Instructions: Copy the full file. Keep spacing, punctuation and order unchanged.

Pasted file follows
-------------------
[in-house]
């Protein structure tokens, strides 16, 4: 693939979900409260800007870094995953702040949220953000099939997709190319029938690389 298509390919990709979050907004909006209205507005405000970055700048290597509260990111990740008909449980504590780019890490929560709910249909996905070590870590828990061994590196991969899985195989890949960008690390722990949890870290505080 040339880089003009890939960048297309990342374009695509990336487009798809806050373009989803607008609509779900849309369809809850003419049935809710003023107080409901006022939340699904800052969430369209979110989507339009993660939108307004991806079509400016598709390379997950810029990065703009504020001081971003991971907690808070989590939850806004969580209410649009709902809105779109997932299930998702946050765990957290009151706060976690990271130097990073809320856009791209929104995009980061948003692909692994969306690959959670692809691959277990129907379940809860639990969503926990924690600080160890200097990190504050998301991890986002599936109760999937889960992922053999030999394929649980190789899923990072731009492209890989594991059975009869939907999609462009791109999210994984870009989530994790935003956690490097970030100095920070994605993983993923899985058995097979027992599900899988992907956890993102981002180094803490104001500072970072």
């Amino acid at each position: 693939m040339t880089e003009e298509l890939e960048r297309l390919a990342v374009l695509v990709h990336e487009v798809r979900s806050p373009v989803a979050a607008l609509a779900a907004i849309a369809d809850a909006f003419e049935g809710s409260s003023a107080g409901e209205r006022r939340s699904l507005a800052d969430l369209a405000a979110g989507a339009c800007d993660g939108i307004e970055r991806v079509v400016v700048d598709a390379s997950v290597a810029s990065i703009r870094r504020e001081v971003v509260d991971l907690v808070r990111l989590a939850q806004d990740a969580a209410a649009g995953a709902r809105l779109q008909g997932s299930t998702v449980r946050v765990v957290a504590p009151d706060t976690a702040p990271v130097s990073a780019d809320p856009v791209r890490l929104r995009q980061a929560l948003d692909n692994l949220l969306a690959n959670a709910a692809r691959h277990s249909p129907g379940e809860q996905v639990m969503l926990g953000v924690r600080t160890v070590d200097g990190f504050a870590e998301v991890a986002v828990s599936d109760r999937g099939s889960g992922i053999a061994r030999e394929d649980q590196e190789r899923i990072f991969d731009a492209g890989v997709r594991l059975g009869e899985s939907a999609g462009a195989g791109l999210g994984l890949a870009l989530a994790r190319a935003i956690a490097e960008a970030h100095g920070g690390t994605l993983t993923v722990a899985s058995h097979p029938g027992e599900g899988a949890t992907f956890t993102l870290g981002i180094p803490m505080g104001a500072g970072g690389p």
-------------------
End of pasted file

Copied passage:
[in-house]
């Protein structure tokens, strides 16, 4: 693939979900409260800007870094995953702040949220953000099939997709190319029938690389 298509390919990709979050907004909006209205507005405000970055700048290597509260990111990740008909449980504590780019890490929560709910249909996905070590870590828990061994590196991969899985195989890949960008690390722990949890870290505080 040339880089003009890939960048297309990342374009695509990336487009798809806050373009989803607008609509779900849309369809809850003419049935809710003023107080409901006022939340699904800052969430369209979110989507339009993660939108307004991806079509400016598709390379997950810029990065703009504020001081971003991971907690808070989590939850806004969580209410649009709902809105779109997932299930998702946050765990957290009151706060976690990271130097990073809320856009791209929104995009980061948003692909692994969306690959959670692809691959277990129907379940809860639990969503926990924690600080160890200097990190504050998301991890986002599936109760999937889960992922053999030999394929649980190789899923990072731009492209890989594991059975009869939907999609462009791109999210994984870009989530994790935003956690490097970030100095920070994605993983993923899985058995097979027992599900899988992907956890993102981002180094803490104001500072970072």
């Amino acid at each position: 693939m040339t880089e003009e298509l890939e960048r297309l390919a990342v374009l695509v990709h990336e487009v798809r979900s806050p373009v989803a979050a607008l609509a779900a907004i849309a369809d809850a909006f003419e049935g809710s409260s003023a107080g409901e209205r006022r939340s699904l507005a800052d969430l369209a405000a979110g989507a339009c800007d993660g939108i307004e970055r991806v079509v400016v700048d598709a390379s997950v290597a810029s990065i703009r870094r504020e001081v971003v509260d991971l907690v808070r990111l989590a939850q806004d990740a969580a209410a649009g995953a709902r809105l779109q008909g997932s299930t998702v449980r946050v765990v957290a504590p009151d706060t976690a702040p990271v130097s990073a780019d809320p856009v791209r890490l929104r995009q980061a929560l948003d692909n692994l949220l969306a690959n959670a709910a692809r691959h277990s249909p129907g379940e809860q996905v639990m969503l926990g953000v924690r600080t160890v070590d200097g990190f504050a870590e998301v991890a986002v828990s599936d109760r999937g099939s889960g992922i053999a061994r030999e394929d649980q590196e190789r899923i990072f991969d731009a492209g890989v997709r594991l059975g009869e899985s939907a999609g462009a195989g791109l999210g994984l890949a870009l989530a994790r190319a935003i956690a490097e960008a970030h100095g920070g690390t994605l993983t993923v722990a899985s058995h097979p029938g027992e599900g899988a949890t992907f956890t993102l870290g981002i180094p803490m505080g104001a500072g970072g690389p």